Abundance study of the two solar-analogue CoRoT targets HD 42618 and HD 43587 from HARPS spectroscopy⋆,⋆⋆
T. Morel1, M. Rainer2, E. Poretti2, C. Barban3 and P. Boumier4
Institut d’Astrophysique et de Géophysique, Université de Liège,
Allée du 6 Août, Bât.
2 INAF – Osservatorio Astronomico di Brera, via E. Bianchi 46, 23807 Merate (LC), Italy
3 LESIA, CNRS, Université Pierre et Marie Curie, Université Denis Diderot, Observatoire de Paris, 92195 Meudon Cedex, France
4 Institut d’Astrophysique Spatiale, UMR 8617, Université Paris XI, Bâtiment 121, 91405 Orsay Cedex, France
Accepted: 11 February 2013
We present a detailed abundance study based on spectroscopic data obtained with HARPS of two solar-analogue main targets for the asteroseismology programme of the CoRoT satellite: HD 42618 and HD 43587. The atmospheric parameters and chemical composition are accurately determined through a fully differential analysis with respect to the Sun observed with the same instrumental set-up. Several sources of systematic errors largely cancel out with this approach, which allows us to narrow down the 1-σ error bars to typically 20 K in effective temperature, 0.04 dex in surface gravity, and less than 0.05 dex in the elemental abundances. Although HD 42618 fulfils many requirements for being classified as a solar twin, its slight deficiency in metals and its possibly younger age indicate that, strictly speaking, it does not belong to this class of objects. On the other hand, HD 43587 is slightly more massive and evolved. In addition, marked differences are found in the amount of lithium present in the photospheres of these two stars, which might reveal different mixing properties in their interiors. These results will put tight constraints on the forthcoming theoretical modelling of their solar-like oscillations and contribute to increase our knowledge of the fundamental parameters and internal structure of stars similar to our Sun.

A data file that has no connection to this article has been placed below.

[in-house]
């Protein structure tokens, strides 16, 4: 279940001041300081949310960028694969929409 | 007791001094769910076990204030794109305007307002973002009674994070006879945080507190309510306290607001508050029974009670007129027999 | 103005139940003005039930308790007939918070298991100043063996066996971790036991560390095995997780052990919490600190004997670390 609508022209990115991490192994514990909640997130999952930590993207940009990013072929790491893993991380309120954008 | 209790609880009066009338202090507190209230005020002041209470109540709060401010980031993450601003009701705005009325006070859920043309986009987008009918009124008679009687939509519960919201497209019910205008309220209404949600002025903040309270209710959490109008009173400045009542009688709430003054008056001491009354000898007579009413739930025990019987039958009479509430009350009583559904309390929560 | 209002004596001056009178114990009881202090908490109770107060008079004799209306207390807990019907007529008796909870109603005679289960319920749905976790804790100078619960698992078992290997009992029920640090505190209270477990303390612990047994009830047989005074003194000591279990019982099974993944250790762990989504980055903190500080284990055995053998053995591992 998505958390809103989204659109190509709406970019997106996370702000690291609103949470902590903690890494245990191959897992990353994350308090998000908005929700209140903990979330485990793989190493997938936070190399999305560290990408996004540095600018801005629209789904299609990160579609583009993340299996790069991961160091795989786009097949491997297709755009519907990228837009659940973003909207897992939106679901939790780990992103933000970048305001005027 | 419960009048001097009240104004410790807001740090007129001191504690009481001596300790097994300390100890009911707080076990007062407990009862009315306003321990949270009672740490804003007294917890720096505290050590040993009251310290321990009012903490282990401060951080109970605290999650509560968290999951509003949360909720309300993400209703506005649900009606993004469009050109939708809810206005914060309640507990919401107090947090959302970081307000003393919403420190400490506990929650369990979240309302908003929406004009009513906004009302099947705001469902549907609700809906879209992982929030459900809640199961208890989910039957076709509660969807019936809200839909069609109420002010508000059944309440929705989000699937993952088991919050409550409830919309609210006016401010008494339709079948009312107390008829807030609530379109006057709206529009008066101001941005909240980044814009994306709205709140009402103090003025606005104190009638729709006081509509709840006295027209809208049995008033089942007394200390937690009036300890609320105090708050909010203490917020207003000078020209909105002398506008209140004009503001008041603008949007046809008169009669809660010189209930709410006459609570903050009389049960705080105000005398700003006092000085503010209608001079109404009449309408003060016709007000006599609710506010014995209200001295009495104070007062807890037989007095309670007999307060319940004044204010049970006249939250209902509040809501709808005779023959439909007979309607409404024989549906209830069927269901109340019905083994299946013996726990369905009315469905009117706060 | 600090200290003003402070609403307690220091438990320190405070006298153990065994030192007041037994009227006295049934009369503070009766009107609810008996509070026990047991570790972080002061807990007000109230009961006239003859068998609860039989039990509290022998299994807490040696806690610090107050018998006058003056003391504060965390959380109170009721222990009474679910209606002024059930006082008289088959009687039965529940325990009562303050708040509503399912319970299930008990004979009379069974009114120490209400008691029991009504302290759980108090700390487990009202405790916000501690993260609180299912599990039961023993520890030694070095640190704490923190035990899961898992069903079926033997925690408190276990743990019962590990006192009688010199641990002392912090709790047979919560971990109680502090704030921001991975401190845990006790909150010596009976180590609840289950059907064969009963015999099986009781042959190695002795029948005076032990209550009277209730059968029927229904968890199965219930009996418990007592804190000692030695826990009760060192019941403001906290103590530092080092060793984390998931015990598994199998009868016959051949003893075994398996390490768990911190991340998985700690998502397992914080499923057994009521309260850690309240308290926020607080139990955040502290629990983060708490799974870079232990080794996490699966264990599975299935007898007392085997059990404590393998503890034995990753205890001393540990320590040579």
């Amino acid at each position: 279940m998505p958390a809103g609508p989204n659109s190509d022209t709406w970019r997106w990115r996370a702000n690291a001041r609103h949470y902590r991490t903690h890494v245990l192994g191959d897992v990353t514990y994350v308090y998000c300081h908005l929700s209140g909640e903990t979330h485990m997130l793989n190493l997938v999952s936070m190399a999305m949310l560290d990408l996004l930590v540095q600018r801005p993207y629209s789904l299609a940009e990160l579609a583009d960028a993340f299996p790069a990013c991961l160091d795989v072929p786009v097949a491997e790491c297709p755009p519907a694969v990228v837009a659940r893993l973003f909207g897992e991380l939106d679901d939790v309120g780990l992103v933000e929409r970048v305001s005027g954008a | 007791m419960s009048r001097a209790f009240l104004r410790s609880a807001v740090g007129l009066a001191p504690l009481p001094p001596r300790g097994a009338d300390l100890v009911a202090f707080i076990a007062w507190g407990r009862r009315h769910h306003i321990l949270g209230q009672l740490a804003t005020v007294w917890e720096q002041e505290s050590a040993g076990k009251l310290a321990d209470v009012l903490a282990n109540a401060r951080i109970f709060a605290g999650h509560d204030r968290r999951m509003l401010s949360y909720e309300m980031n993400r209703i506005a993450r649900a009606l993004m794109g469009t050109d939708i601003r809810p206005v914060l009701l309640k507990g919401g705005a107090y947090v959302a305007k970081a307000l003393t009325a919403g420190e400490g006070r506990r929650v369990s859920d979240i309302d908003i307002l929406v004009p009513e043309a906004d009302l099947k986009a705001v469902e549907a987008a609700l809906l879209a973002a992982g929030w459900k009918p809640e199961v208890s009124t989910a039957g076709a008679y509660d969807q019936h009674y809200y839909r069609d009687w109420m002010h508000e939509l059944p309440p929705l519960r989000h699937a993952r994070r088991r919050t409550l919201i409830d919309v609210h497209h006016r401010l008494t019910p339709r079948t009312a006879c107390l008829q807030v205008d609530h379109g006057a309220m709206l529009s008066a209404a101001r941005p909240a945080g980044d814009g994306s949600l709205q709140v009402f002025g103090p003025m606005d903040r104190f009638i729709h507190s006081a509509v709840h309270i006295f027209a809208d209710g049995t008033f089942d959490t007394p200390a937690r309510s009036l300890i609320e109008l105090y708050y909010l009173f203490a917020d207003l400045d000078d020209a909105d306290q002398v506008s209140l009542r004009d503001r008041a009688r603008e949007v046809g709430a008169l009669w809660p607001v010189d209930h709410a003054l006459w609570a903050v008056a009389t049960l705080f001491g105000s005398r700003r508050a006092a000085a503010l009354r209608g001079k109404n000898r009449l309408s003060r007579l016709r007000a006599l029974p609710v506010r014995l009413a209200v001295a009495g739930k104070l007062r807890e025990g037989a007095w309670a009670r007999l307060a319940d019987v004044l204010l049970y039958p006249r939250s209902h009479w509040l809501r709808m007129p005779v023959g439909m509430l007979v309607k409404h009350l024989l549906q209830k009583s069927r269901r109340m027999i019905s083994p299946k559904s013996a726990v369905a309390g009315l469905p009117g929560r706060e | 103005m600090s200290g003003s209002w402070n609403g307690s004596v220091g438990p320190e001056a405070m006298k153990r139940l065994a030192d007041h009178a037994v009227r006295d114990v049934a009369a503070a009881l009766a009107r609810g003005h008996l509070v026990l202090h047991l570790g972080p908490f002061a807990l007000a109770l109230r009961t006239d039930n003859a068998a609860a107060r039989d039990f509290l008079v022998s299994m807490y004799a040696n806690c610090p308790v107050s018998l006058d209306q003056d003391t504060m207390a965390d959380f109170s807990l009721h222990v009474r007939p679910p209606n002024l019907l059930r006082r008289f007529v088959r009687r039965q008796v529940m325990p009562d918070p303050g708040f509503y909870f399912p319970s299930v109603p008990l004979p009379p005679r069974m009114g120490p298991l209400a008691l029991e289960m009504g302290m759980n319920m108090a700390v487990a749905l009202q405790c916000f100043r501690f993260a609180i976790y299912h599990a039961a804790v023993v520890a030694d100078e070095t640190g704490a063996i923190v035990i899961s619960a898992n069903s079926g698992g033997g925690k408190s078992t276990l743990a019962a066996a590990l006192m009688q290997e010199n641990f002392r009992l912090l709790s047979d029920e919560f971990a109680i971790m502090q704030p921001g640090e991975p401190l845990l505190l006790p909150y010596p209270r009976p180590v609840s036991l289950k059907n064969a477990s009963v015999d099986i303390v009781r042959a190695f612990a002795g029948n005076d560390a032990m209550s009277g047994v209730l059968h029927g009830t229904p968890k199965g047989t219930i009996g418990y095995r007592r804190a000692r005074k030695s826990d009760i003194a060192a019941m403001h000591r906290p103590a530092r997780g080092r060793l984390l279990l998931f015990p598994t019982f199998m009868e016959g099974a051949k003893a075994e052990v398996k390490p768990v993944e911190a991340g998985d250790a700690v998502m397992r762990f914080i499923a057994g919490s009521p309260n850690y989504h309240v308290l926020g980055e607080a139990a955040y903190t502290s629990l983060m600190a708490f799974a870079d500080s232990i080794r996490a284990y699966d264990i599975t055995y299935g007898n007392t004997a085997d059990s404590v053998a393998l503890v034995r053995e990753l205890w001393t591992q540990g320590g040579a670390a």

Key words: asteroseismology / stars: fundamental parameters / stars: abundances
Based on observations collected at the La Silla Observatory, ESO (Chile) with the HARPS spectrograph at the 3.6-m telescope, under programme LP185.D-0056.
Tables 1 and 2 are available in electronic form at http://www.aanda.org
© ESO, 2013